In the course of my research, I delved into the background of the Victoria Insurance company – and its Nazi-era chairman, Dr. Kurt Hamann – which had foreclosed on the Wolff family building in 1937 and handed it straight to the Reichsbahn. 

I discovered that the Victoria Insurance, under Hamann’s leadership, was part of a consortium insuring SS slave labor workshops at Auschwitz, Buchenwald and Stutthof concentration camps. I managed to obtain the actual policy documents.

I also found out a lot more about Dr. Hamann’s career, his wartime role and how he was feted in the post war era.

I already knew that the University of Mannheim, a very prestigious German university, has a stiftung (foundation) named after Dr. Hamann!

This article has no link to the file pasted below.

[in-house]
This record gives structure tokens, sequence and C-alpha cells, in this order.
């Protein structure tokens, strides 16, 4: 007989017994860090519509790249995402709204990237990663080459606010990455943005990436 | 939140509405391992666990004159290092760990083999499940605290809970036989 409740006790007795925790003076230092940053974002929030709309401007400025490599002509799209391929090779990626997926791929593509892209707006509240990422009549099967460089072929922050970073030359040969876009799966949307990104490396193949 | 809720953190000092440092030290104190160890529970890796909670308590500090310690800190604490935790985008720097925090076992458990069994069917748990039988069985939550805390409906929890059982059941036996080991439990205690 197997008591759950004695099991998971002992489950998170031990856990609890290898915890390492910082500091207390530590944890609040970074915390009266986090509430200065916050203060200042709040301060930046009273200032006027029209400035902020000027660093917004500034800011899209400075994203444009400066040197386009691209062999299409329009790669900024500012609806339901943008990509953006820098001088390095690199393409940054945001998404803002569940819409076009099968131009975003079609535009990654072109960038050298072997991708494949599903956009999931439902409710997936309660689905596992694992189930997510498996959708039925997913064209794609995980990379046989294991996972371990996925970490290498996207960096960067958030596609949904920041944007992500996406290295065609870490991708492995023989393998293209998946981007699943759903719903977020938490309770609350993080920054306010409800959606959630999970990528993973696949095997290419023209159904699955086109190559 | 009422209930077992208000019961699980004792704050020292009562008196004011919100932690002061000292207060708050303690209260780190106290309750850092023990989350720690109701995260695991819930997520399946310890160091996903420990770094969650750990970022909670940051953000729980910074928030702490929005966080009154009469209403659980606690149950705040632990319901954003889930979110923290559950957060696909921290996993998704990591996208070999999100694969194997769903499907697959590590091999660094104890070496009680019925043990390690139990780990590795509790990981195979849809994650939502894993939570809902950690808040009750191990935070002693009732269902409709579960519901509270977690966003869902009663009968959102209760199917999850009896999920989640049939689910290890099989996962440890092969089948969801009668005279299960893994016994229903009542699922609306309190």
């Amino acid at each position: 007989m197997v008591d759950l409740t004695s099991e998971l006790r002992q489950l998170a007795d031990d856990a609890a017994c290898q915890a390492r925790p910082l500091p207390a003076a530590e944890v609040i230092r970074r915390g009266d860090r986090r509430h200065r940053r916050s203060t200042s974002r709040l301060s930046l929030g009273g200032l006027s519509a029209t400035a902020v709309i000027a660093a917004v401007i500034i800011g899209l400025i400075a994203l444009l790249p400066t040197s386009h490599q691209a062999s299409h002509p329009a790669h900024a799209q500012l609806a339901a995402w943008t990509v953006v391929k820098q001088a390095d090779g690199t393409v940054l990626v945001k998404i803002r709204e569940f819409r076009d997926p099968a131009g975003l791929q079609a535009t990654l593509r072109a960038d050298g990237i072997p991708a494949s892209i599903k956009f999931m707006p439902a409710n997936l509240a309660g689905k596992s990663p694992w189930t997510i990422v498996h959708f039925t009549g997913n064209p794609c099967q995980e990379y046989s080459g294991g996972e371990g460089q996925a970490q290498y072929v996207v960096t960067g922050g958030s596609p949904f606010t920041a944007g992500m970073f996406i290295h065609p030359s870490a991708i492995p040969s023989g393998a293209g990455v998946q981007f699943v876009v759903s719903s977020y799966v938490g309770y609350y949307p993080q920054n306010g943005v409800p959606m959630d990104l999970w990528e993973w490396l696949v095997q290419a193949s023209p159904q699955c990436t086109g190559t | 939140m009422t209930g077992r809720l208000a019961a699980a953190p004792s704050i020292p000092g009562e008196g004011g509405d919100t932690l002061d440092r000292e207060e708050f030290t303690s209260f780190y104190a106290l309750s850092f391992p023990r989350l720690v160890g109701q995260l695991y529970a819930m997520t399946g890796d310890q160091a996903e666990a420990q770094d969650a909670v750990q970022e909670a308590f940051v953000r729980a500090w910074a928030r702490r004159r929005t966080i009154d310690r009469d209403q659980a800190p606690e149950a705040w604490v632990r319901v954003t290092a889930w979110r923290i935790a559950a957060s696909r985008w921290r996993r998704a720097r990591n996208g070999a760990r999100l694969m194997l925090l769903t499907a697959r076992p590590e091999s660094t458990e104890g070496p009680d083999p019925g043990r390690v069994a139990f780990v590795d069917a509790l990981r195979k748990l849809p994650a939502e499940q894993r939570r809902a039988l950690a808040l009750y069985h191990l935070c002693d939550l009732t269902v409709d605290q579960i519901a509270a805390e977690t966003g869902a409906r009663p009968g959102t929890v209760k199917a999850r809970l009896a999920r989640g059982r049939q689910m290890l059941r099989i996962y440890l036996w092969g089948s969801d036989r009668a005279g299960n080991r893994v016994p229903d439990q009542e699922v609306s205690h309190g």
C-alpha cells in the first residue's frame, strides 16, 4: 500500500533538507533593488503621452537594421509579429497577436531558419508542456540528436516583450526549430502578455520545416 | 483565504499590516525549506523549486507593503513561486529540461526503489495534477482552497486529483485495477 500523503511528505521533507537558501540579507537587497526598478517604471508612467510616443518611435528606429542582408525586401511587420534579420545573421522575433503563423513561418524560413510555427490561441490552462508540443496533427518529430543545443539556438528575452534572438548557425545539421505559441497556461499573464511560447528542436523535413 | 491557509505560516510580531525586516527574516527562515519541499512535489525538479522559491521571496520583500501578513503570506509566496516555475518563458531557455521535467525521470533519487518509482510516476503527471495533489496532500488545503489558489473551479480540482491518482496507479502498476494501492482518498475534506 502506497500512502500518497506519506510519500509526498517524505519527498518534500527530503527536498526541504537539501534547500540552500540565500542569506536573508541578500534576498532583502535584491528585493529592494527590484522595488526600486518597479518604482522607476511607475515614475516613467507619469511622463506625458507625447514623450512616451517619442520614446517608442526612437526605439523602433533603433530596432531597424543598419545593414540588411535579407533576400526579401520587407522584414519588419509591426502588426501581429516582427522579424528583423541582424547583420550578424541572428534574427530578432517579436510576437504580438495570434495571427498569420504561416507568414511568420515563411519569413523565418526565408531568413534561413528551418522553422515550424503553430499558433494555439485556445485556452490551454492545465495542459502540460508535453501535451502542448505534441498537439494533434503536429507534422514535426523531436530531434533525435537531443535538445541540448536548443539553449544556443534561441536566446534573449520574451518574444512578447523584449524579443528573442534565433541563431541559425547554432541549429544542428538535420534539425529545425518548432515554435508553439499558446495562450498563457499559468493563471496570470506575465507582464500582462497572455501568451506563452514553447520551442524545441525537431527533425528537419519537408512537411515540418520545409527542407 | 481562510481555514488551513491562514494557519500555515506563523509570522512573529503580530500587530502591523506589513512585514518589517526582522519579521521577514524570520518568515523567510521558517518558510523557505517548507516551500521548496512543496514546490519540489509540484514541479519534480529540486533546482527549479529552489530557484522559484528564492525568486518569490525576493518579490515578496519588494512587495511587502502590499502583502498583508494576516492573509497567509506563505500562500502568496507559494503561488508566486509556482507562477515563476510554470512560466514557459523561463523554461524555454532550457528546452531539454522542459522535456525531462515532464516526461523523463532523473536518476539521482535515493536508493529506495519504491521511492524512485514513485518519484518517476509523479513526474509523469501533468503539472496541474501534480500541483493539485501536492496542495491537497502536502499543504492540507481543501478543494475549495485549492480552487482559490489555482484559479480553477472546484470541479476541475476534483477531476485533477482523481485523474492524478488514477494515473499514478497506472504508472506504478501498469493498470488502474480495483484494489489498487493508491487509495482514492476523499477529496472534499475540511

Q: What has the impact of this new material been so far?

I asked Professor Dr. Ernst-Ludwig von Thadden, President of Mannheim University, if he considers Dr. Hamann a suitable person to be honored in such a manner. I have been in correspondence with him for the past two and a half years about what should be done.

The latest news is that a year ago, Prof. von Thadden told me that he had commissioned a renowned German historian, Prof. Johannes Baehr, to conduct an in-depth study into the life of Dr. Hamann. That report was initially due to be delivered by end August 2017. 

Prof. Baehr apparently found “more than anticipated” and suggested he would be in a position to “produce a first report before Christmas.” A decision would then be taken about the future of the Dr. Kurt-Hamann Foundation.